It only takes two millimetres of kitchen grease build-up in your extraction system to pose a severe fire risk, and a grease fire can burn through a typical fast-food style restaurant in as little as five minutes.
The Australian Institute of Refrigeration, Air Conditioning and Heating indicates that the ignition of cooking materials (i.e. kitchen grease) accounts for almost half of all commercial kitchen fires in Australia, the UK, and the US.
According to a four-year study by the nonprofit National Fire Protection Association in the US, there were 7640 structural fires in foodservice establishments, resulting in more than $246 million in property damage and more than 108 civilian fire injuries.
The Federal Emergency Management Agency (FEMA) reports on average, a fire in a commercial kitchen will result in an average loss of $23,000. For about 43 per cent of those restaurants, that fire caused a total loss, forcing the restaurant to shut its doors. Kitchen grease and oil were the leading fuel sources, causing almost 70% of all restaurant structural fires.
Yet a simple (but often ignored) solution lies readily at hand.
Regular checks, maintenance, and extraction system and filter cleaning is the single most effective method of reducing your risk of fire.
In the US, fire, health, and insurance inspectors loosely enforce the codes that do exist, according Mike Creamer, who is the manager of Florida-based Clean Hoods Express.
“The fire code specifies at least a quarterly or semi-annual cleaning. Inspectors show up every year or more. And even then it’s a warning to get a current hood system cleaning. There are no fines, no enforcement. Even insurance companies don’t require regular cleaning as a prerequisite for coverage.”
Creamer believes significant requirements should be implemented for restaurants to keep their food and beverage licenses and their insurance.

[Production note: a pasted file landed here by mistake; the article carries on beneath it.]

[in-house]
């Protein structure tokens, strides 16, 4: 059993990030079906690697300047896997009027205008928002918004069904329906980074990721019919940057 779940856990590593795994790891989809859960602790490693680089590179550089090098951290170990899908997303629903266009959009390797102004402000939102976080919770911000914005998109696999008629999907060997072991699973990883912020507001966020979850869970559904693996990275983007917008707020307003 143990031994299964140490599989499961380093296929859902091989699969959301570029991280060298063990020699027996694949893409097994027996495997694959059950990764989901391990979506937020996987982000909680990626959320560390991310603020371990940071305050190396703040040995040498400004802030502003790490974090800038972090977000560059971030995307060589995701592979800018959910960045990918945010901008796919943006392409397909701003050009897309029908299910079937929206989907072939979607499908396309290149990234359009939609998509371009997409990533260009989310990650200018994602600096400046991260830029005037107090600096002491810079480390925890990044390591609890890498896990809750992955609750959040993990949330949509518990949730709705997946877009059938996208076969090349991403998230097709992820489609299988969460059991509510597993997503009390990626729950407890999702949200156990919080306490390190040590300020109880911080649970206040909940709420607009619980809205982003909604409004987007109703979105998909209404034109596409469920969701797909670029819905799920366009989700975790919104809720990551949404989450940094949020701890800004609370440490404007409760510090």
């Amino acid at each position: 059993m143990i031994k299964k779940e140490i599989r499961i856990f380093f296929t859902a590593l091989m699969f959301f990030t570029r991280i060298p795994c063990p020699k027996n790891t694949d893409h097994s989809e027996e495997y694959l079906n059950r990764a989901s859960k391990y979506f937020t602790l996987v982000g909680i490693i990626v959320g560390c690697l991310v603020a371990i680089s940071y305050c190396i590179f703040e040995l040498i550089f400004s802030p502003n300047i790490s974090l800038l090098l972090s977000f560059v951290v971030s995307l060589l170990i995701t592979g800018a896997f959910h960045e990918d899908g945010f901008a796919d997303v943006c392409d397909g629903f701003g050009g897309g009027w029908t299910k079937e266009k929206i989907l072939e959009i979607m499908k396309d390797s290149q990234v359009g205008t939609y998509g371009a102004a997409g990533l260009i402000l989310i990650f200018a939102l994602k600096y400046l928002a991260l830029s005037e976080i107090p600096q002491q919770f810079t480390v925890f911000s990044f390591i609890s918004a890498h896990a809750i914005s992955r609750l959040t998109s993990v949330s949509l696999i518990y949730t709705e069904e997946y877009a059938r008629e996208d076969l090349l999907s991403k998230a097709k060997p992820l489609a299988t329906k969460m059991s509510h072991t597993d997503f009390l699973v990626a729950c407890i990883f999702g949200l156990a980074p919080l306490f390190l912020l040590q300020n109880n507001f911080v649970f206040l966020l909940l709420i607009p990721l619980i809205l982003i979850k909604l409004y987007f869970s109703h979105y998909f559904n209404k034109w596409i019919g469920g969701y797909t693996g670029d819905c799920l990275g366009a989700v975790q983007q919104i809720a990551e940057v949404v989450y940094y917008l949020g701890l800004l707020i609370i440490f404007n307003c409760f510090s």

“If a restaurant isn’t in compliance with basic life safety they shouldn’t be allowed to open.”
“We don’t need more regulation, we need to enforce the current code. This would protect the customers, kitchen staff and firefighters while saving hundreds of millions of dollars currently being lost to avoidable fires.”
How to Prevent Kitchen Grease Build-Up Long-Term
This is a viewpoint that Jeremy Kronk, Managing Director of Shepherd Filters strongly agrees with. Stricter enforcement coupled with easy to understand practices are key.
The more commercial kitchen operators understand and appreciate the functions and maintenance requirements of their kitchen extraction systems, the safer the industry will be.
Preventative maintenance has also come a long way in the past several years, with solutions that can now help commercial kitchen operators manage kitchen grease at the source – the kitchen grease filters.
“Traditional metal kitchen grease filters and exhaust ducts need to be cleaned on a regular basis, which can be costly – many commercial kitchens would have to do their grease filter cleaning nightly or weekly and routine kitchen hood cleaning is performed every three to six or 12 months, amounting to large labour and contractor costs. However, Shepherd Filters provide an easy and cost-effective solution, ensuring kitchen exhaust systems stay cleaner for longer. The wool filters are able to be replaced in seconds and only when necessary,” Jeremy said.
Installing Shepherd Filters eliminates the guesswork as to whether the exhaust system is dirty and a fire risk. A clean system protected by these disposable kitchen grease filters will ensure that your business is compliant and able to benefit financially with reductions to:
- Labour/contractor costs associated with metal grease filters and exhaust systems
- The frequency and complexity of kitchen duct cleans
- Water usage and harsh chemicals otherwise needed to maintain filters; and
- Maintenance and utility costs thanks to cleaner and more efficient rooftop fans, HVAC & other extraction equipment.
Jeremy is now part of the revision process for key guidelines relating to kitchen exhaust ventilation in Australia, bringing an end to years of confusion, and reducing the risk of kitchen fires.